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ACS Nano. 2017 Nov 28;11(11):11425-11432. doi: 10.1021/acsnano.7b06074. Epub 2017 Nov 14.

Nanomagnetic System for Rapid Diagnosis of Acute Infection.

Park KS1,2,3,4, Kim H3,4,5, Kim S3,4,5, Lee K1,2, Park S3,4,5, Song J1, Min C1, Khanam F6, Rashu R6, Bhuiyan TR6, Ryan ET7,8,9, Qadri F6, Weissleder R1,2,10, Cheon J3,4,5, Charles RC7,8, Lee H1,2,3,4.

Author information

1
Center for Systems Biology, Massachusetts General Hospital and Harvard Medical School , Boston, Massachusetts 02114, United States.
2
Department of Radiology, Harvard Medical School , Boston, Massachusetts 02114, United States.
3
Center for NanoMedicine, Institute for Basic Science (IBS) , Seoul 03722, Republic of Korea.
4
Yonsei-IBS Institute, Yonsei University , Seoul 03722, Republic of Korea.
5
Department of Chemistry, Yonsei University , Seoul 03722, Republic of Korea.
6
International Centre for Diarrhoeal Disease Research, Bangladesh (icddr,b) , Dhaka, Bangladesh.
7
Department of Medicine, Harvard Medical School , Boston, Massachusetts 02114, United States.
8
Division of Infectious Diseases, Massachusetts General Hospital , Boston, Massachusetts 02114, United States.
9
Department of Immunology and Infectious Diseases, Harvard T. H. Chan School of Public Health , Boston, Massachusetts 02115, United States.
10
Department of Systems Biology, Harvard Medical School , Boston, Massachusetts 02115, United States.

Abstract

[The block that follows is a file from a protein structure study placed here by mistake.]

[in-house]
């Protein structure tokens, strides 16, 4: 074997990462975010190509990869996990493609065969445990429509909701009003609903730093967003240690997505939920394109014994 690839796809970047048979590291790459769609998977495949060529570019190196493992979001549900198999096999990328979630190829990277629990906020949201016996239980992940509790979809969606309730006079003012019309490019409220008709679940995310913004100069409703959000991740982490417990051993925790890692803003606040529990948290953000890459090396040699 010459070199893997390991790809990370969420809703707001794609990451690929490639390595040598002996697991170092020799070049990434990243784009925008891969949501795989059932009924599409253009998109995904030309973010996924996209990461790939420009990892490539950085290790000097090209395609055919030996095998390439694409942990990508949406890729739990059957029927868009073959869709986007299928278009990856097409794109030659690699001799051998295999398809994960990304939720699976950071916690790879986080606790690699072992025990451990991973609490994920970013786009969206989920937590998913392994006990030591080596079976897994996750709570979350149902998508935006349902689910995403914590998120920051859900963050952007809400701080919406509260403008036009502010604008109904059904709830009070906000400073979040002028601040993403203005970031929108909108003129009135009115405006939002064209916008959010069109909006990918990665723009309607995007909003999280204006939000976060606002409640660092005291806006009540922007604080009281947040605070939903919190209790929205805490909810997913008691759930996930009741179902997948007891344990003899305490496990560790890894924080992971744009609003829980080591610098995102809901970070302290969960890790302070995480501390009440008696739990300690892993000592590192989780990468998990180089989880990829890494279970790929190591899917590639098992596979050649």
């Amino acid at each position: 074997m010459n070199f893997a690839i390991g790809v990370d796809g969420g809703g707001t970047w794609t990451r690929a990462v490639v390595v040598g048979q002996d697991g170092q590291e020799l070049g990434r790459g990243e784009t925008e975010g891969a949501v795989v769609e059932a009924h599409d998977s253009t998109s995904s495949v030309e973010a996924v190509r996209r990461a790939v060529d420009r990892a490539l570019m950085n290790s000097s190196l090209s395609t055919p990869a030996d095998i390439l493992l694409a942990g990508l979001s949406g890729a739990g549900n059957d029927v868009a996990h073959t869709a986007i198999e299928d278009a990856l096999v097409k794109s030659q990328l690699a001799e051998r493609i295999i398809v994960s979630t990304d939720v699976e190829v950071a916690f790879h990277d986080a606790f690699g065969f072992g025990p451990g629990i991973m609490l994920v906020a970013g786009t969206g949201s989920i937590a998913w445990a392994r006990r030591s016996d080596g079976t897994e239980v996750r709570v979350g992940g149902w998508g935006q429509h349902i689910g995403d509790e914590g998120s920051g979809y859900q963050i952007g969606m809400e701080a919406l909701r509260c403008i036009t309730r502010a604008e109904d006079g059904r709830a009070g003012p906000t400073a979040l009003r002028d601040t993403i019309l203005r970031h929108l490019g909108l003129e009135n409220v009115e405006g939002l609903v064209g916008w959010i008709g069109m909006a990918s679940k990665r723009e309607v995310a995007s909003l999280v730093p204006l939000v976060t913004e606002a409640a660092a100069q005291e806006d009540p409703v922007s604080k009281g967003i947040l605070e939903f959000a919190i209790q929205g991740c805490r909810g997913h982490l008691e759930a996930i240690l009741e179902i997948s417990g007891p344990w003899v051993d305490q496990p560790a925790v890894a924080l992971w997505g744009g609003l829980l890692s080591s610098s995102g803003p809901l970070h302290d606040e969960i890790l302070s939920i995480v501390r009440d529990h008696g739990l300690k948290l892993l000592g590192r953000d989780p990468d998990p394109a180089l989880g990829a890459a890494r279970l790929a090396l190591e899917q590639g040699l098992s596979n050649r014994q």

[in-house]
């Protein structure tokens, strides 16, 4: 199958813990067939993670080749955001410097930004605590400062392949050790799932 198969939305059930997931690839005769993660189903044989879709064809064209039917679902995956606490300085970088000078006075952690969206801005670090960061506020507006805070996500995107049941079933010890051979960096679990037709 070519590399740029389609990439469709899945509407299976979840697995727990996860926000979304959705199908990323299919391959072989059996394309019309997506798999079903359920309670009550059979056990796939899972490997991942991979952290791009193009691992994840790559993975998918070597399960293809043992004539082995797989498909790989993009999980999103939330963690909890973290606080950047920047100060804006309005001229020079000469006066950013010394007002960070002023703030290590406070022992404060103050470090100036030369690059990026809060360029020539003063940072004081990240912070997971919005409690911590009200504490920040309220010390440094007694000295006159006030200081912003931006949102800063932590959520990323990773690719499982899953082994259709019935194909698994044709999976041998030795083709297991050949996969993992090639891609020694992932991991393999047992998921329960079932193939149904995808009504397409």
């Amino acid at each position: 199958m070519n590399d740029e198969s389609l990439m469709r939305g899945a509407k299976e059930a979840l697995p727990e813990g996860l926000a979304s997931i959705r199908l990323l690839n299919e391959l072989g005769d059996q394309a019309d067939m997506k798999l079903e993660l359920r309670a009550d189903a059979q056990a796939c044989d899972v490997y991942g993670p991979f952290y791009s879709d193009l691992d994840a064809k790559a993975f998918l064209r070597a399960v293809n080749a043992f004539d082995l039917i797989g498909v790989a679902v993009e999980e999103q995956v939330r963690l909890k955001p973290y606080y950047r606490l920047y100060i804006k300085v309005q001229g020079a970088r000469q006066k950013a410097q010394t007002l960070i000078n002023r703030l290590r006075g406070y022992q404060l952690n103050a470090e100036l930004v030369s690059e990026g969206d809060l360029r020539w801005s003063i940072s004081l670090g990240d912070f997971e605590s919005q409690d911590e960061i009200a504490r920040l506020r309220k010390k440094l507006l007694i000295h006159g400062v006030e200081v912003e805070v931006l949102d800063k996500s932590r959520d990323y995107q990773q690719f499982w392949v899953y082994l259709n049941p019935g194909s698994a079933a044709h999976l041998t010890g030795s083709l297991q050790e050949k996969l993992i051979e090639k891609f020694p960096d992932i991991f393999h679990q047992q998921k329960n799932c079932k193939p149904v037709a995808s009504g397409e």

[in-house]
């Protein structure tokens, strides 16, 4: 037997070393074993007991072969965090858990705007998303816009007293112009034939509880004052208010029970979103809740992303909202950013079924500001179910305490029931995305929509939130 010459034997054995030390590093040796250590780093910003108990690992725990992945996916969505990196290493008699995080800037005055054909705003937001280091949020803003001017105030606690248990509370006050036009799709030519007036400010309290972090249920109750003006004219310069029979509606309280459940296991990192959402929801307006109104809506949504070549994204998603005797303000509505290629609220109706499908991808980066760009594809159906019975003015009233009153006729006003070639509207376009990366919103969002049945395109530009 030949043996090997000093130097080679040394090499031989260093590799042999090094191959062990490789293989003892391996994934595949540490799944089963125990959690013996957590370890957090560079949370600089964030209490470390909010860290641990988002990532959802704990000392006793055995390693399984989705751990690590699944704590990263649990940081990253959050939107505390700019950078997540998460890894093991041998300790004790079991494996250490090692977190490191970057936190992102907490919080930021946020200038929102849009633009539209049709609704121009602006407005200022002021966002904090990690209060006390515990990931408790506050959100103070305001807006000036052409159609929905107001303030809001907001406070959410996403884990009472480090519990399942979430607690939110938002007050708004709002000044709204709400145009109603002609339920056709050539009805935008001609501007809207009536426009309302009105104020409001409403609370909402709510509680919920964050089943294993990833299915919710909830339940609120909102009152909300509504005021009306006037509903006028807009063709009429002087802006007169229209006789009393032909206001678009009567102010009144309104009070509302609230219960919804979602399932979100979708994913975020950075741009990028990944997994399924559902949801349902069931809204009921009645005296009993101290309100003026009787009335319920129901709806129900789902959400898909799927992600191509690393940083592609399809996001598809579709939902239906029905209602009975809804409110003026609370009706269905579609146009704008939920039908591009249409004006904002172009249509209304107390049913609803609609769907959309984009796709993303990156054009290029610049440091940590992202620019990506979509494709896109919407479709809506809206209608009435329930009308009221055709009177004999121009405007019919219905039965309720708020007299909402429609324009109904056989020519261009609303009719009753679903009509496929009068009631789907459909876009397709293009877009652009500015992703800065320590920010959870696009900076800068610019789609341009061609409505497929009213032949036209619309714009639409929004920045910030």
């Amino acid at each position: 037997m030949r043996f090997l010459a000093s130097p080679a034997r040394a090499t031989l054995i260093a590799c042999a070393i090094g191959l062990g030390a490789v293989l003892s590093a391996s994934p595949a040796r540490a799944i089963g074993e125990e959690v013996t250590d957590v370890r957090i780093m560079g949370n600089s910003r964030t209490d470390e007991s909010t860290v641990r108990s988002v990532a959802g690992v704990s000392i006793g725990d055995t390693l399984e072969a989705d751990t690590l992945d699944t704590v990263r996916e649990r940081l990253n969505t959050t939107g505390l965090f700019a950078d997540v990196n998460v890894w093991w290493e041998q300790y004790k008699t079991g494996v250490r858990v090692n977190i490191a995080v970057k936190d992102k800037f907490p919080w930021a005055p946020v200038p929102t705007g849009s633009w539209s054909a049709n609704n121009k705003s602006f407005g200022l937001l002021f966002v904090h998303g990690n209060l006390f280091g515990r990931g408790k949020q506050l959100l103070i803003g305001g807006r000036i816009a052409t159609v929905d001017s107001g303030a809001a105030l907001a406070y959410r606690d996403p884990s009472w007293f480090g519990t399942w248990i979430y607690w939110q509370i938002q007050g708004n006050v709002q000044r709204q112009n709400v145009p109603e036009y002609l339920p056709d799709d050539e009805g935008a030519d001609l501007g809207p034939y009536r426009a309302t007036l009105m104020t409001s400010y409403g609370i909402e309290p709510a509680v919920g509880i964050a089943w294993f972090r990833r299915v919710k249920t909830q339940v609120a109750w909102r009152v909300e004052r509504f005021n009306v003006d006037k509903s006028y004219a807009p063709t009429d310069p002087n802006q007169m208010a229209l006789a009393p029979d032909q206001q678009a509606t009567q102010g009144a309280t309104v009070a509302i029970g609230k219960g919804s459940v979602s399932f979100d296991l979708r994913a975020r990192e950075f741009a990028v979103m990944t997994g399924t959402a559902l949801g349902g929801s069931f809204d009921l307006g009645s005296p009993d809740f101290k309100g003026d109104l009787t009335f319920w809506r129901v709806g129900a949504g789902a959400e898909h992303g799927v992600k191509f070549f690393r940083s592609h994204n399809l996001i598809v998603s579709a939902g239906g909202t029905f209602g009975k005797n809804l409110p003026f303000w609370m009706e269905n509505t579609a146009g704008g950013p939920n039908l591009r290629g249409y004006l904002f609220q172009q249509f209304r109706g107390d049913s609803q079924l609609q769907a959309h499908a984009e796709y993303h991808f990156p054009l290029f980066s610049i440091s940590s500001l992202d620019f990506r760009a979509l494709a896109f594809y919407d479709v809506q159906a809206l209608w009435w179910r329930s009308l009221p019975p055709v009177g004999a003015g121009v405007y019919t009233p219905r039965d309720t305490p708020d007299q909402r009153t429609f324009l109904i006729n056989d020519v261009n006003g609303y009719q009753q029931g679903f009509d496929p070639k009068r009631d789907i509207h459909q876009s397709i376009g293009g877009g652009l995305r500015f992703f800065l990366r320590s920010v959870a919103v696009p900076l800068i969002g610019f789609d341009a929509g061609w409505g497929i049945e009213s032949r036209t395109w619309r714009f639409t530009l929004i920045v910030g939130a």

Pathogen-activated antibody-secreting cells (ASCs) produce and secrete antigen-specific antibodies. ASCs are detectable in the peripheral blood as early as 3 days after antigen exposure, which makes ASCs a potential biomarker for early disease detection. Here, we present a magnetic capture and detection (MCD) assay for sensitive, on-site detection of ASCs. In this approach, ASCs are enriched through magnetic capture, and secreted antibodies are magnetically detected by a miniaturized nuclear magnetic resonance (μNMR) system. This approach is based entirely on magnetics, which supports high contrast against biological background and simplifies assay procedures. We advanced the MCD system by (i) synthesizing magnetic nanoparticles with high magnetic moments for both cell capture and antibody detection, (ii) developing a miniaturized magnetic device for high-yield cell capture, and (iii) optimizing the μNMR assay for antibody detection. Antibody responses targeting hemolysin E (HlyE) can accurately identify individuals with acute enteric fever. As a proof-of-concept, we applied MCD to detect antibodies produced by HlyE-specific hybridoma cells. The MCD achieved high sensitivity in detecting antibodies secreted from as few as 5 hybridoma cells (50 cells/mL). Importantly, the assay could be performed with whole blood with minimal sample processing.

KEYWORDS:

acute infections; biosensors; enteric fever; host response; magnetic nanoparticles; nuclear magnetic resonance

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